|A group of Korean students learning Vietnamese with a Vietnamese teacher (Photo: ttvn.vn)
52-year-old Choi Byung Joon from the Republic of Korea, who now lives and works in Hanoi, has been learning Vietnamese for 3 years after studying it for a year in Korea.
Choi said, “I think the most difficult thing about Vietnamese is the 6 different tones. They are very strange to Korean people. We find it difficult to up and down the tone when speaking in Vietnamese. There are some Korean people who don’t know how to make the tone, so few Vietnamese people understand what they are saying.”
Mr. Choi finds Vietnamese an interesting language, so he decided to continue studying with a native teacher when he came to Vietnam.
His Vietnamese has been improving steadily thanks to a good study method and lots of practice.
He said, “After I moved to Vietnam, I was taught by a teacher who can speak Korean. Then I realized that I spoke Korean more than Vietnamese when talking with her. Last year, I changed my teacher who can’t speak Korean, and my Vietnamese got better. She pronounces words very clearly and beautifully.”
37-year-old Kim Jin Soo from the Republic of Korea has the same difficulty pronouncing the 6 different tones.
He said, “When I first came to Vietnam, I tried to talk to some Vietnamese people, but they didn’t understand what I was saying, which made me feel ashamed. Recently people have begun to understand me, which makes me very happy.”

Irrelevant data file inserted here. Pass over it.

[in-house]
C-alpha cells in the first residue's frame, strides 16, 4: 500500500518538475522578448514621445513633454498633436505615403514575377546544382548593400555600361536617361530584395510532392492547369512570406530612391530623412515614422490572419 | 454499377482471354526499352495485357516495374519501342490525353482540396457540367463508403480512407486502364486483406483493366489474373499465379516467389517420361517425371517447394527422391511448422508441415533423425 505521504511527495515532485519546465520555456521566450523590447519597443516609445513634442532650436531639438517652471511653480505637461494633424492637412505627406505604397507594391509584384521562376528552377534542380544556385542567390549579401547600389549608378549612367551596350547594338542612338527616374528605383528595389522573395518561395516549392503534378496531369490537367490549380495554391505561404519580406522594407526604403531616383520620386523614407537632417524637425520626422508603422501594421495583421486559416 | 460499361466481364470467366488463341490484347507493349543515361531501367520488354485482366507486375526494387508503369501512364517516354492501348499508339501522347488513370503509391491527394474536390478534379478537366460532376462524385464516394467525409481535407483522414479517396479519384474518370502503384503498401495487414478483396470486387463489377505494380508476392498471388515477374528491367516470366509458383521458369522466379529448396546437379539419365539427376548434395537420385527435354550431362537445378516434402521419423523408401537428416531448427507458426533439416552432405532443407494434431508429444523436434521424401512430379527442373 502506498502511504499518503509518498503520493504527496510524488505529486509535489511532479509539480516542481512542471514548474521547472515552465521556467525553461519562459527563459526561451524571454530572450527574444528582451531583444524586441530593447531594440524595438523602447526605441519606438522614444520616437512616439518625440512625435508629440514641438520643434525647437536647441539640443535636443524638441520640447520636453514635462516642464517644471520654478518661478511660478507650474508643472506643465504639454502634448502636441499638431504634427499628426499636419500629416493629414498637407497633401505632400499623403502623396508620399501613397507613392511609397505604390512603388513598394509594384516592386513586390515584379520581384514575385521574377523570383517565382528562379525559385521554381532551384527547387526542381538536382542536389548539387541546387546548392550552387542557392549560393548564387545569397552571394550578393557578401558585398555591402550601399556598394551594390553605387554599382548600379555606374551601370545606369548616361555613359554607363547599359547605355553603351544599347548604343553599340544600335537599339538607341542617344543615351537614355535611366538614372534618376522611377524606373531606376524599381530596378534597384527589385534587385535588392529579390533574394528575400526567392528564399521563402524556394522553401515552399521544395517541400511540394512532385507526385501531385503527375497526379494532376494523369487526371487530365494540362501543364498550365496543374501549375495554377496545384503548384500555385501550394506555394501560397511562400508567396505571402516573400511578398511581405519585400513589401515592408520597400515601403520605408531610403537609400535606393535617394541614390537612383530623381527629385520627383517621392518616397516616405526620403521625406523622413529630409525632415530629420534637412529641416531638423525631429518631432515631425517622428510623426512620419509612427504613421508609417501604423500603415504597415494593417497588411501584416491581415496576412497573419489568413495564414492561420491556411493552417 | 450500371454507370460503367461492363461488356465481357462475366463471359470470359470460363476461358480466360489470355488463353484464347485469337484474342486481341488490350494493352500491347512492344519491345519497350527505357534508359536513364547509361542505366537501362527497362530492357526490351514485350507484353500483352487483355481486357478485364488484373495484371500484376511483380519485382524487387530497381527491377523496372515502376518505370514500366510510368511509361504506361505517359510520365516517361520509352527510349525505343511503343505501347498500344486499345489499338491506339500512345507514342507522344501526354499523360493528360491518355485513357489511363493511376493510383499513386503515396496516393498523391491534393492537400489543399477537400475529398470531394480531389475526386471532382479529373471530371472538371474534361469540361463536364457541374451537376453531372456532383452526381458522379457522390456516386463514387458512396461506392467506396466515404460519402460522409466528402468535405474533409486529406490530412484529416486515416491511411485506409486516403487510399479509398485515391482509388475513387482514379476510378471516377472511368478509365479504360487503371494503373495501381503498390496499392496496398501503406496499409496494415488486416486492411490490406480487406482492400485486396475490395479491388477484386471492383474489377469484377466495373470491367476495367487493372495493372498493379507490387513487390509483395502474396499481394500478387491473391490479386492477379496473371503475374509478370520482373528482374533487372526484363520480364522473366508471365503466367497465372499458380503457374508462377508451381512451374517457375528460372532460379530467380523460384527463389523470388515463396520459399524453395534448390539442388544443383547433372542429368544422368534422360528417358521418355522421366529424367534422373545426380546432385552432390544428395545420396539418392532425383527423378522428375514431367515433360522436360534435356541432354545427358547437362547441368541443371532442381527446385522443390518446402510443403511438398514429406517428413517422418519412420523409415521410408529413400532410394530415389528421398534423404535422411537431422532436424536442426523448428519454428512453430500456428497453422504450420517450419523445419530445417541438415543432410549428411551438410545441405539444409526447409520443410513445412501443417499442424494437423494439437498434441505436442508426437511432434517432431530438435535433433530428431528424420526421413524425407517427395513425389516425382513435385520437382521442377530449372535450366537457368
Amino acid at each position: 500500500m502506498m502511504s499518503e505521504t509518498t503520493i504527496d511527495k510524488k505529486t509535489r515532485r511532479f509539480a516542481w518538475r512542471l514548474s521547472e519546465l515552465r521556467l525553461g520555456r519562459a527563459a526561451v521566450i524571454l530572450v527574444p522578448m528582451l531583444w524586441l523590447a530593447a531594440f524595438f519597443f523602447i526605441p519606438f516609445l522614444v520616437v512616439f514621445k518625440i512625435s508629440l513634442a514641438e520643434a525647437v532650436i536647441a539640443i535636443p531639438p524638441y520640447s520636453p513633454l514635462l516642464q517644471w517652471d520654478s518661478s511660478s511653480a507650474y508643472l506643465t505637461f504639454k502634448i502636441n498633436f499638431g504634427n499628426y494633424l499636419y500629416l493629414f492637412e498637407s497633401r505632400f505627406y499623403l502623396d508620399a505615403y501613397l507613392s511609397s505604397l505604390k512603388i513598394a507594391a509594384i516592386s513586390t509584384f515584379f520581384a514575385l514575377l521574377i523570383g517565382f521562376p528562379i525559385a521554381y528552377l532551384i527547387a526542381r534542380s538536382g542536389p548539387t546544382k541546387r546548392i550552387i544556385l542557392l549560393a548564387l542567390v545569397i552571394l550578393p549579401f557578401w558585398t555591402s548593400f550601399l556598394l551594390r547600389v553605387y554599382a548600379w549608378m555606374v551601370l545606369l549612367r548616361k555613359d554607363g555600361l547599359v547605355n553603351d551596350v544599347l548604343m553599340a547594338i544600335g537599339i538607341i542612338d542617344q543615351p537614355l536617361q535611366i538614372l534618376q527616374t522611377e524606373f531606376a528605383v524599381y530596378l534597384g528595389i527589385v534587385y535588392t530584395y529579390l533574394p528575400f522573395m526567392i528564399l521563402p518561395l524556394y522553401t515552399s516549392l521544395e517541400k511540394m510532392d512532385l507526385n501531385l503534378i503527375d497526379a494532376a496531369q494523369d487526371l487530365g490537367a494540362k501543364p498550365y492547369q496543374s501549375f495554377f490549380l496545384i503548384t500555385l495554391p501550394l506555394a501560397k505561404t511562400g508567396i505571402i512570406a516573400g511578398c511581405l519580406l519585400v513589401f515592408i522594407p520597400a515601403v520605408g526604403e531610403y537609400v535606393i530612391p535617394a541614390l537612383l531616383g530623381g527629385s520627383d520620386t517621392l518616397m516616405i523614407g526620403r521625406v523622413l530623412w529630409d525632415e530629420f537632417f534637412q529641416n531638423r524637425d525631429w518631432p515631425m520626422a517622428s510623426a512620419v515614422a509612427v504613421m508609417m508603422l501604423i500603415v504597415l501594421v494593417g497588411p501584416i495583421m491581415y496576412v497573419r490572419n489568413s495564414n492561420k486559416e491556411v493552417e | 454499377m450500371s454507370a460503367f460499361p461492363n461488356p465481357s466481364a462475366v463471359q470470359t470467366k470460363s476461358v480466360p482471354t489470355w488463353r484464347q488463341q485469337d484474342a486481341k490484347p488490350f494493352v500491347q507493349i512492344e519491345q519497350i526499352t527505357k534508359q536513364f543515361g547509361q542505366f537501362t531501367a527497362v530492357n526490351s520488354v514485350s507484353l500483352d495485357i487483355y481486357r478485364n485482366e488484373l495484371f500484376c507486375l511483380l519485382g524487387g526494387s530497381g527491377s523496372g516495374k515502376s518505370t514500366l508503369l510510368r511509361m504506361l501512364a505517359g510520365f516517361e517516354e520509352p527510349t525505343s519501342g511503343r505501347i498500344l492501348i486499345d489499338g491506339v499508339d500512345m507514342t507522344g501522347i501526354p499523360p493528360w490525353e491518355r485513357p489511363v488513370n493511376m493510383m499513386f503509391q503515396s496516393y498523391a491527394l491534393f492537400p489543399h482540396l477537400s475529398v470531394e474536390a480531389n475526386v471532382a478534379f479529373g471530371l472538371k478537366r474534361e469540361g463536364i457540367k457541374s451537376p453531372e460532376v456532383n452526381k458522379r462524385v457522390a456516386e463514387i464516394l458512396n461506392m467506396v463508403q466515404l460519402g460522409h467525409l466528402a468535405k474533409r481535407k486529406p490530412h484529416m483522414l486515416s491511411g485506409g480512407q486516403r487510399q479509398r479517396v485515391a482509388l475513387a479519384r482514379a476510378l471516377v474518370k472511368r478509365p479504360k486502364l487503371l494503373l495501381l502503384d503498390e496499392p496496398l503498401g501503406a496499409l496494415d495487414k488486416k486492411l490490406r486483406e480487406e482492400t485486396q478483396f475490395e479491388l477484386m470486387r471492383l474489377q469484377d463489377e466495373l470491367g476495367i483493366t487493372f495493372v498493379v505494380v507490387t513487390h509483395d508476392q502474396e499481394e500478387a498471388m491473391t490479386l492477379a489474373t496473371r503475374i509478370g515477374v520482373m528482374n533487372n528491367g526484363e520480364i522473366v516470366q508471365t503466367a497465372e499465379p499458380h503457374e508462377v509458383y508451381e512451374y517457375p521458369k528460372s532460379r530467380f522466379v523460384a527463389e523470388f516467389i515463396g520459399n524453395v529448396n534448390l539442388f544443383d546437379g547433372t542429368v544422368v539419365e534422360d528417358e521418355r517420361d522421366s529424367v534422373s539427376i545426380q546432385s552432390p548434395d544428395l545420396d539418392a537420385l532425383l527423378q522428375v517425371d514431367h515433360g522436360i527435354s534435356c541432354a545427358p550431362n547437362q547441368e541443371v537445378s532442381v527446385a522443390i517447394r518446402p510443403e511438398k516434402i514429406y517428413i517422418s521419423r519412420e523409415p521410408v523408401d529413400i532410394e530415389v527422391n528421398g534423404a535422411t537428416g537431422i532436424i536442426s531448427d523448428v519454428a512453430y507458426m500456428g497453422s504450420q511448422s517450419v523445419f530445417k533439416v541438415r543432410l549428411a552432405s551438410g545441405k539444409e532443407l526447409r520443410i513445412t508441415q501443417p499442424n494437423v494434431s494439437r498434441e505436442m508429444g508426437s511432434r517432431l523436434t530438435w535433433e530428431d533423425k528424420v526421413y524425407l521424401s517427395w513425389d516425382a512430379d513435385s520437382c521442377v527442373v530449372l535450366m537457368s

Jin Soo shared his method of learning Vietnamese: “In addition to learning Vienamese at a language center, I improve my Vietnamese skills by communicating with Vietnamese people, participating in cultural activities, watching Vietnamese movies, and listening to Vietnamese music.”
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Nguyen Thu Hien is a student at the Academy of Journalism and Communication. She has been working as a Vietnamese teacher for 2 years. Most of her students are from Asian countries like China, Korea, and Japan.
Hien said, “It’s a real challenge for me to convey the beauty of the Vietnamese language and help the students use it in daily conversations. In particular, those countries that use pictographic language find it very difficult to write in Vietnamese and match the right tone to each word.”
Hien shared a way to solve her students’ problems: “Patience is my top priority when teaching my students. In each session, I’m always patient in making them learn from their mistakes, and correct every single mistake in their pronunciation. In that way I help them to the best of my ability.”
Learning Vietnamese helps foreigners communicate better when working in Vietnam and discover the beauty in this difficult language.